Peter Singer & Vegetarian Dogs (was Re: The Heiress and the

Gordon Fitch gcf at
Sun Mar 5 07:53:09 PST 2000

> ...
> Just because chimps are aware of their minds doesn't mean they're able to
> use this awareness the way we do. Only humans can reflect on their
> socially-ingrained habitual patterns of thought and learn to overcome them,
> in the process defining themselves individually. Only humans can attain
> autonomy and free will.

I disagree with this, but it is a metaphysical issue. Except for quantum-mechanical processes, I believe it's always possible to construe behavior as determined; so one can claim that non-human animals, or all animals including humans, are merely complex machines. It appears to me, however, than non-human animals are willful and I take them to be such until they are proved otherwise.

> So there's no philosophical basis for the idea that
> it's wrong to keep animals, even chimps, as pets. Obviously they should be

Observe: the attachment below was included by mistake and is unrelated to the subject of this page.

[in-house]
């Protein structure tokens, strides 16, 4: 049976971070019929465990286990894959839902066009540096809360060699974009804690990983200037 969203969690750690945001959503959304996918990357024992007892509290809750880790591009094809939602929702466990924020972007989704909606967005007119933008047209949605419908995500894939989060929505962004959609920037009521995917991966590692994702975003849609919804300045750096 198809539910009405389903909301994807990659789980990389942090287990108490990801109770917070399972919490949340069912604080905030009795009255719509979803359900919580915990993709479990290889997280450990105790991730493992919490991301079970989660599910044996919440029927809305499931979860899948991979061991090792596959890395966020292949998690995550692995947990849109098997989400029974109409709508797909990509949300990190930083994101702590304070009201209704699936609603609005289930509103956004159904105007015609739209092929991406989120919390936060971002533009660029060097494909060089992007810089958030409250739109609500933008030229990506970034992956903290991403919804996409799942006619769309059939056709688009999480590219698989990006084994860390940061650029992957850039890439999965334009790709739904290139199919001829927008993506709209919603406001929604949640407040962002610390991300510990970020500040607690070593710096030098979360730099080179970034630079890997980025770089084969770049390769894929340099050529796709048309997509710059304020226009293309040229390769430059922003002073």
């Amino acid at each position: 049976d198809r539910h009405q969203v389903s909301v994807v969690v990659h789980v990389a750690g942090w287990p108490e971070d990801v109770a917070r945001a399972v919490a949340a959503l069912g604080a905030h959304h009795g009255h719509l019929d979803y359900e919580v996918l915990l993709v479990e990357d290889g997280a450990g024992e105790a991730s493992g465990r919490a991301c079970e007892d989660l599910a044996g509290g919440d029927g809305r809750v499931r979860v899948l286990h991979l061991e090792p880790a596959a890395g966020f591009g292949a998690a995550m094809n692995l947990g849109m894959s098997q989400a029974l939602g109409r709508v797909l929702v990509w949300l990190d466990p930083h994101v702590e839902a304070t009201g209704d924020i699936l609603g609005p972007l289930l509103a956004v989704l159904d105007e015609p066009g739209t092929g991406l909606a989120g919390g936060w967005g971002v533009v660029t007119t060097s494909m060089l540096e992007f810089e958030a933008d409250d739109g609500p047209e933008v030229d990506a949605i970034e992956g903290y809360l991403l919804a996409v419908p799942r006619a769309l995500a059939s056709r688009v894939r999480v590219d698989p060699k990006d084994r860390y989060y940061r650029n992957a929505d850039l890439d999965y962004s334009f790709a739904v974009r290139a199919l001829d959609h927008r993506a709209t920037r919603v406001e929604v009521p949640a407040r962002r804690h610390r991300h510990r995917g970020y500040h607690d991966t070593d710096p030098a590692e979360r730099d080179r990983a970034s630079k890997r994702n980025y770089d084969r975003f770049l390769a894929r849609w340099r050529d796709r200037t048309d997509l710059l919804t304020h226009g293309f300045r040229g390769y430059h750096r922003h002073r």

> treated with the same respect that's due to all living things. Of course,
> living things are prone to eating other living things, so it is not
> disrespectful to eat the flesh of animals. ...

This rule would permit us to kill and eat the flesh of cannibals, so I think it might be questionable, although there is a certain justice in it. To be perfectly fair, however, only practicing carnivores could be consumed, and only if they were taken by the same means they themselves employ, that is, bodily force rather than the paid employment of abattoirs and butchers, and only if there were no alternative meal, as is the case with most practicing carnivores. One might note as well that carnivores do not usually imprison their prey -- but maybe that's what you mean by "disrespect".

The fact is, the meat industry is a Sierra Nevada of misery, torture, and death for innumerable beings who may be as capable of suffering as you or I, but who almost certainly lack our capacity to mitigate immediate pain by telling ourselves fables about better worlds and benevolent gods. It is probably better not to think about it if one values one's tranquility; but one might also tolerate, if not support, those who can take up the monstrous burden.


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